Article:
The comments came a day after the foreign ministers of Britain and France, David Miliband and Bernard Kouchner, visited the island to push for an end to the fighting as well as for aid agency access to trapped civilians.
The president said he would not bow to the international pressure, and promised instead to "rescue" Tamil civilians. He also accused Western governments of being hypocrites.
"They are trying to preach to us about civilians. I tell them to go and see what they are doing in Iraq and Afghanistan," he said in a speech in the southern town of Embilipitiya.
"If I say we don't use heavy weapons, that means we don't. But these foreign envoys are prepared to believe the propaganda of a terrorist organisation," the president added, without naming specific people.
The president's influential brother, Defence Secretary Gotabhaya Rajapakse, told a local newspaper that the two foreign ministers were bluntly informed that the offensive would continue until the Tigers were wiped out.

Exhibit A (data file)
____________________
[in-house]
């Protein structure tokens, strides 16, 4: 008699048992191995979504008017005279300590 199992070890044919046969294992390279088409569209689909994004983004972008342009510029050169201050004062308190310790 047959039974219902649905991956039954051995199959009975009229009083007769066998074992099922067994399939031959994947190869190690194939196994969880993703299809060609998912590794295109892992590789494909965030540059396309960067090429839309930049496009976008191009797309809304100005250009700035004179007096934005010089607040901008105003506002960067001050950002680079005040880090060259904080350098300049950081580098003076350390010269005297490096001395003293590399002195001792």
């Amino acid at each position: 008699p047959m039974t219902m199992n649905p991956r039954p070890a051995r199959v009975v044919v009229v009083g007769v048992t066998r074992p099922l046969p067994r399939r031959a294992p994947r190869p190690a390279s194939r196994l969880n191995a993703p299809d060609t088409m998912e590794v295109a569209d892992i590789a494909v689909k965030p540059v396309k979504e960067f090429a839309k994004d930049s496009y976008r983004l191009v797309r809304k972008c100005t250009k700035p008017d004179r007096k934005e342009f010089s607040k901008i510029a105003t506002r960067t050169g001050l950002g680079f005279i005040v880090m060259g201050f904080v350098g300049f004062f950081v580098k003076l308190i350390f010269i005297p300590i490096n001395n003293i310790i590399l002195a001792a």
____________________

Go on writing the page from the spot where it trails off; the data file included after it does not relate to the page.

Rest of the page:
He argued that any truce would only help the Tamil Tigers' founder and leader Velupillai Prabhakaran, 54, who is believed to be holed up with his last remaining fighters on the island's northeast coast.
"The time has come finally for Prabhakaran and other terrorist leaders to be captured dead or alive and the government will not stop until that end is achieved," he told The Island newspaper.
The Tigers have been driven back by a prolonged military onslaught designed to finish the rebels' 37-year armed campaign for an independent Tamil homeland.
A pro-rebel website reported Thursday that the Tigers had braced themselves for further bloodshed after the foreign ministers' trip failed to secure a ceasefire.
"(The) Sri Lanka army is expected to embark upon the worst phase of massacre any time soon in the narrow stretch of land," Tamilnet said, claiming 300 civilians were killed on Wednesday.
Such casualty claims are unverifiable as reporters and aid groups are not able to work freely in the area.
The United Nations has put the number of civilians trapped in the small patch of rebel-held territory at 50,000, while the government says it is less than 20,000.About 110,000 Tamils displaced by the violence have been detained in congested government-run camps, where food, water and medical shortages have been reported.